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I'm posting my initial work up to this point. Criticism welcomed!


Using the formula $(fgh)' = f'gh+fg'h + fgh'$, differentiate$$y = 9x^2\sin x \tan x$$

$$\begin{align} y' &= 9\frac d{dx}(x^2)\sin x \tan x + 9x^2 \frac d{dx} (\sin x) \tan x + 9x^2\sin x \frac d{dx}(\tan x)\\ \\ & = 9(2x\sin x \tan x + 9x^2-\cos x \tan x + 9x^2\sin x \sec^2x\\ \\ &=9\Big(2x\sin x \tan x + x^2 -\cos x \tan x + x^2\sin x \sec^2 x\Big) \end{align}$$


Have I done it correctly up and until this point?

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  • $\begingroup$ Do you already know about logarithmic differentiation ? If yes, this could simplify life. If you want, I could elaborate. Just post. $\endgroup$ – Claude Leibovici Mar 14 '15 at 6:34
  • $\begingroup$ Cetshwayo: I commend you for your perseverance and the effort you always show in your posts. I can see the progress you've made and continue to make! $\endgroup$ – Namaste Mar 14 '15 at 13:09
  • $\begingroup$ @amWhy Thanks so much! $\endgroup$ – Cetshwayo Mar 15 '15 at 0:51
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\begin{aligned} \frac{d}{dx}(9x^2 \sin(x) \tan(x)) & = \frac{d}{dx}[9x^2]\sin(x) \tan(x) + 9x^2 \frac{d}{dx}[\sin(x)]\tan(x)+9x^2 \sin(x) \frac{d}{dx}[\tan(x)] & \\ & = 9(2x) \sin(x) \tan(x)+9x^2 \cos(x) \tan(x) + 9x^2 \sin(x) \sec^2(x)& \end{aligned}

and $\cos(x)\tan(x) = \sin(x)$, so:

\begin{aligned} \frac{d}{dx}(9x^2 \sin(x) \tan(x)) & = \color{red}{9(2x) \sin(x) \tan(x)+9x^2 \cos(x) \tan(x) + 9x^2 \sin(x) \sec^2(x)} & \\ & = 9(2x) \sin(x) \tan(x)+9x^2 \sin(x) + 9x^2 \sin(x) \sec^2(x) & \\ & = 9x\sin(x)[2\tan(x) + x + x\sec^2(x)]& \end{aligned}

So the derivative is:

$$\boxed{9x\sin(x)[2\tan(x) + x + x\sec^2(x)]}$$

I noticed these errors in your work: In the $\color{red}{\mathrm{red}}$ line, you wrote a minus sign. I suspect you might have thought that $\frac{d}{dx}[\sin(x)] = -\cos(x)$. In your final line, you probably misinterpreted that minus sign no longer as a negative, but a difference:

$$9[2x \sin(x) \tan(x) + \boxed{x^2 -\cos(x) \tan(x)} + x^2 \sin(x) \sec^2(x)],$$ the $\boxed{\mathrm{boxed}}$ part should actually be

$$x^2 \cos(x)\tan(x).$$

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    $\begingroup$ What happened to the nine for the derivative? $\endgroup$ – Cetshwayo Mar 13 '15 at 23:30
  • $\begingroup$ Corrected. Thanks! $\endgroup$ – Sultan of Swing Mar 13 '15 at 23:31
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    $\begingroup$ I also added to the explanation of your mistakes too, which is something to look out for in the future! $\endgroup$ – Sultan of Swing Mar 13 '15 at 23:36
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Your notation $$ 9x^2 \dfrac{d}{dx}[\sin x] \tan x $$ is a bit confusing. It's better to write $$ 9x^2 \tan x \dfrac{d}{dx}[\sin x] $$ and here is your mistake:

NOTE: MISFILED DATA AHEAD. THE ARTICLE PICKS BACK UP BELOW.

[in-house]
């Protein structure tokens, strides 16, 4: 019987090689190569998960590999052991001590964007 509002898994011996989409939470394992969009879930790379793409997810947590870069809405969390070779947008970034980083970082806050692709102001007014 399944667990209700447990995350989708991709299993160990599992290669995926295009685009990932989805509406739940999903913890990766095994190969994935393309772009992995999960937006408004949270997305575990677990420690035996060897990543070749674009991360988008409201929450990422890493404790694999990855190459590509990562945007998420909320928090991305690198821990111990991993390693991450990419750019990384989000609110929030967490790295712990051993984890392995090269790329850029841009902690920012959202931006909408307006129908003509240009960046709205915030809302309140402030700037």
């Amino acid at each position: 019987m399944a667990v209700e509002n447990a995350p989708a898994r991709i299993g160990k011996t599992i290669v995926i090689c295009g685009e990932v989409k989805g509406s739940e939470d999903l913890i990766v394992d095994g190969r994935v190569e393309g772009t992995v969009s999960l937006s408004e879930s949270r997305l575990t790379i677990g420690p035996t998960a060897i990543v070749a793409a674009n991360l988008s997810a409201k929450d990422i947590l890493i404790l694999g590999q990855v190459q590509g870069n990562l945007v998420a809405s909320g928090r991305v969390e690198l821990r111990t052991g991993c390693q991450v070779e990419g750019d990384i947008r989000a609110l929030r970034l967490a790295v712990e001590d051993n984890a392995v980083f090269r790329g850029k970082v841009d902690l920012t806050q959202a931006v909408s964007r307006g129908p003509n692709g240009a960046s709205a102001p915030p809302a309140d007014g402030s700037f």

$$ 9x^2 \tan x \dfrac{d}{dx}[\sin x] =9x^2\tan x \cos x $$ So: the minus sign is wrong and $9x^2$ is multiplied not summed.

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  • $\begingroup$ I am following the formula. Do you suggest another strategy? What you wrote lacked some key information for me to understand what you meant. $\endgroup$ – Cetshwayo Mar 13 '15 at 23:15
  • $\begingroup$ You have followed the formula in the first step, but in the second you have transformed a product in a sum. Maybe this is because you have introduced a minus sign (wrong) without using parentesis. $\endgroup$ – Emilio Novati Mar 13 '15 at 23:19
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You have a parenthesis error

Line 3 should read $$ 9(2x)\sin x \tan x +9x^2(-\cos x)\tan x + 9x^2 \sin x \sec^2 x $$ You can actually factor out $9x\sin x$ because $\cos x \tan x = \sin x$.

Continuing $$ 9x \sin x (2\tan x - x + x \sec^2 x) \\ 9x \sin x (2\tan x +x (\sec^2 x - 1) )\\ $$

Then you can use some trig identities to simplify further.

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  • $\begingroup$ Can you elaborate what do you mean when you typed I made a parenthesis error? Also, what are the rules when it comes to factoring and expanding polynomials such as this? I treat them for the most part as un multiplied functions. Am I looking at them wrong? What is the best strategy to address these types of problems. $\endgroup$ – Cetshwayo Mar 13 '15 at 23:13
  • $\begingroup$ The way you had it written, it looked like $9x^2$ minus $\cos x \tan x$, instead of $9 x^2$ times $- \cos x \tan x$. Looking over again. The problem doesn't explicitly say to make the results "look nice". I saw a $\sec^2 x$ and a $1$. I know that equals $\csc^2 x$. It's just a pattern I saw because I've been doing this for awhile. $\endgroup$ – maxbaroi Mar 13 '15 at 23:15
  • $\begingroup$ Well isn't that what it's supposed to be? Is't the entire expression considered negative? $\endgroup$ – Cetshwayo Mar 13 '15 at 23:17
  • $\begingroup$ That's not what it's supposed to be. There is a big difference between $9x^2 (-\cos x)\tan x$ and $9x^2 - \cos x \tan x$. Pick $101 \pi$. The first equation is 0 at that point, while the second equation is near a million. $\endgroup$ – maxbaroi Mar 13 '15 at 23:33

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